‘Pioneer’ Coffee Brewing

Dancing Mudbugs and Voodoo Beer

The debauchery of Mardi Gras may have subsided, but New Orleans is still in the news. NOLA newspaper Gambit Weekly has an encouraging series of articles on its Best of New Orleans website about the resurgence of southern Louisiana products, from crawfish to Dixie beer to oysters.

After a scanty hurricane-ravaged season in 2006 that found prices high, local processing plants still closed, and supplies low to nonexistent, this year’s Louisiana crawfish hauls are hoppin’ so far, much to the delight of everyone from backyard bayou boilers to high-end chefs.

The comeback of Dixie beer, the last beer to be commercially bottled in the city, is a little more tenuous. Dixie’s massive brick brewery on Tulane Avenue was flooded by Katrina, then stripped by looters, and since then local bars have been hoarding their supplies of Dixie and Blackened Voodoo. Now, just in time for the company’s 100th birthday, the beer will again be produced, this time at Heiner Brau, a small German-style brewery in Covington, Louisiana. Batches will remain small for the time being, until Dixie’s owners can set up other brewing operations around the country for the national market.

And as for oysters, the Louisiana Oyster Task Force (which sounds like a pistol-packing, tough-shucking quasi-governmental ATF spin-off but is actually an oyster-industry trade group) is sponsoring shucking and eating contests at a Bourbon Street park this Thursday as part of their Oyster Jubilee event promoting the local bivalve.

Mmm, mmm … Dahmerlicious!

Dairy Queen’s got a relatively new commercial out on the market touting its new popcorn shrimp. Perhaps you’ve seen it? It features two anthropomorphic computer-animated shrimp who have been joined in the holy union of matrimony.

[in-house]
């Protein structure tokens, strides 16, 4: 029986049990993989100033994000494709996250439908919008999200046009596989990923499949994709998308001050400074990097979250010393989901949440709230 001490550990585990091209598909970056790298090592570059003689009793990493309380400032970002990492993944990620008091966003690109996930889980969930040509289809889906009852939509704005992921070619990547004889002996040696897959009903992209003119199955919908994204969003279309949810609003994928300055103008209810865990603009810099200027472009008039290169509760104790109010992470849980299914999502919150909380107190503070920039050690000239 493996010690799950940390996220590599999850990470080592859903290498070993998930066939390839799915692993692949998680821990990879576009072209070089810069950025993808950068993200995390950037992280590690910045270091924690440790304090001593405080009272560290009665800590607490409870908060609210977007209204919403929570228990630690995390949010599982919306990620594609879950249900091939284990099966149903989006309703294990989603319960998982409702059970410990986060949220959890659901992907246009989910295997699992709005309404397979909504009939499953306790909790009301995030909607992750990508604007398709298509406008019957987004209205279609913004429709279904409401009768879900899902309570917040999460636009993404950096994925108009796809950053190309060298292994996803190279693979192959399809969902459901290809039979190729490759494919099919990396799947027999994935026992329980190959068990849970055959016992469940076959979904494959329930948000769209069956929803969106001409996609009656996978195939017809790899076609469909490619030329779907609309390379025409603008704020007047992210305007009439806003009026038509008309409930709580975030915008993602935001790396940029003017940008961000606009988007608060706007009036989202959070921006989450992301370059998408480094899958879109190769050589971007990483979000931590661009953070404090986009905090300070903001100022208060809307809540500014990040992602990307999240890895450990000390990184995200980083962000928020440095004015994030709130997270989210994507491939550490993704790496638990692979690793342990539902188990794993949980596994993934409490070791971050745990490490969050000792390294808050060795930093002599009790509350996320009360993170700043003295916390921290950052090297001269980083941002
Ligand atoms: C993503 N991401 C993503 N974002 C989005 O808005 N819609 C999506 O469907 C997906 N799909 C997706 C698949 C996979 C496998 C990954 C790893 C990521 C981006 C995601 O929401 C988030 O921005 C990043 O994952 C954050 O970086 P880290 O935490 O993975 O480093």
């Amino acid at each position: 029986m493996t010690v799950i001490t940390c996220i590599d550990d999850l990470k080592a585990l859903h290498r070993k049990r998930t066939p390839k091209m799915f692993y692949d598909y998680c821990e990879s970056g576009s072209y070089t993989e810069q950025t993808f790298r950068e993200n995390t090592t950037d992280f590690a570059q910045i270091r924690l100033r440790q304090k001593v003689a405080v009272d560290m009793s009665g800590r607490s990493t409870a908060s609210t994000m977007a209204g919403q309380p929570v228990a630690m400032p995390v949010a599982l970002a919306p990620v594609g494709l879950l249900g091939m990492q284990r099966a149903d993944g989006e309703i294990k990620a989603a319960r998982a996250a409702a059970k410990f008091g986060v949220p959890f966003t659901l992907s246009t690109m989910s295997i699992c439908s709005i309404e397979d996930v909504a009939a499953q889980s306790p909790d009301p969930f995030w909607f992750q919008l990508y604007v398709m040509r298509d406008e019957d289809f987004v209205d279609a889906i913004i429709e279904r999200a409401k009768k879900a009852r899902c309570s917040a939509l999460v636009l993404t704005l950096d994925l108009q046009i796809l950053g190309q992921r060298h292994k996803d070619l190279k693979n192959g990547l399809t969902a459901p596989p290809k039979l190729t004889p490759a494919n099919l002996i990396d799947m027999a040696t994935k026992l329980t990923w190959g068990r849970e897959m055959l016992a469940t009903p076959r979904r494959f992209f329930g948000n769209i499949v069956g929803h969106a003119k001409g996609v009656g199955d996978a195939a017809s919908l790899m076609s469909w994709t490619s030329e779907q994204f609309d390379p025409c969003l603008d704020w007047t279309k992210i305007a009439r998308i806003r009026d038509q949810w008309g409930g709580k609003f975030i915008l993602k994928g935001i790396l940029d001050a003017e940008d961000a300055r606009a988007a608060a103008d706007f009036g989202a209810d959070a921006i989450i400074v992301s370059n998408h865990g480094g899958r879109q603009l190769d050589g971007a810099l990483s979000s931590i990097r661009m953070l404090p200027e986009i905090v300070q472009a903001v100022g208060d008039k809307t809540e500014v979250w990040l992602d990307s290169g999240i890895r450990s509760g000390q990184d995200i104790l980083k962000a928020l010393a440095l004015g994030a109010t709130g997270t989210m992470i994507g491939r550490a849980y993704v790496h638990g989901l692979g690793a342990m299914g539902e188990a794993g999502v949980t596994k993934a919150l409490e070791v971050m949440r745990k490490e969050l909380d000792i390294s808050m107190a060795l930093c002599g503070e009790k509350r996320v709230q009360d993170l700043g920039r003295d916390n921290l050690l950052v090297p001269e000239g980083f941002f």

SHRIMP WIFE: Hey, honey! Whaddya got there?

SHRIMP HUSBAND: Popcorn from Dairy Queen! Wanna try?

SHRIMP WIFE: Sure! Mmm! Hey … wait a second … this isn’t popcorn, you idiot … IT’S POPCORN SHRIMP!

SHRIMP HUSBAND: You know, I knew there was something familiar about it.

SHRIMP WIFE: Hold on. Where are the kids?


Underlying assumption #1: Cannibalistic crustaceans really move product.

Underlying assumption #2: America wants to buy its seafood from a maker of third-rate ice cream products. Granted, America already buys its seafood from Red Lobster, but at least it’s got a relevant name.

Underlying assumption #3: You want to eat anthropomorphic shrimp babies and children, ensuring that they never attend another day of shrimp preschool or go back to Camp Arthopowanna, the tiny shrimp summer camp under the sea.

Congratulations to Dairy Queen on their wonderful new ad campaign!

Want Some Beer with Your Breakfast?

Timed to coincide with St. Patrick’s Day, 300,000 jars of limited-edition Guinness Marmite are being released this week in the UK.

Marmite, a savory spread beloved by Brits but which may be an acquired taste to those who first encounter it as an adult, is made from yeast extract. This version uses authentic Guinness yeast to achieve a Guinness-y flavor to the mixture. The black jar with a white lid is meant to mimic the appearance of a pint of Ireland’s dark tipple.

According to the Guinness blog, the spread will be available for only a few weeks and is proving to be hard to come by—would-be customers are reporting empty supermarket shelves. There are several tubs listed on eBay UK, with prices up to £9.99 ($19.54) for the Buy it Now option.

With Marmite being a love-it-or-hate-it sort of proposition, this is not bad news for everyone. As blogger Arbroath observes, “I bet it tastes as awful as the original.”

Oh, and there’s no alcohol involved here—just the same yeast as the beer.

Well, then, forget it.

Is it Really That Hard to Make Salad Dressing?

We’re all busy all the time—email, voicemail, work, gym, friends, family. But you gotta eat, right? Have we simply become too busy to cook?

That’s what some people are saying. It stems from a conversation sparked by Anthony Bourdain’s smackdown of the Food Network on Michael Ruhlman’s blog (545 comments and counting—is that a food-blog record?) and was taken up by Elise Bauer in a post on food blog Simply Recipes. Next, David Lebovitz got into the action when he asked his readers, “How many seconds does one save by opening a bottle of premade salad dressing as opposed to mixing together a few spoonfuls of olive oil and vinegar?”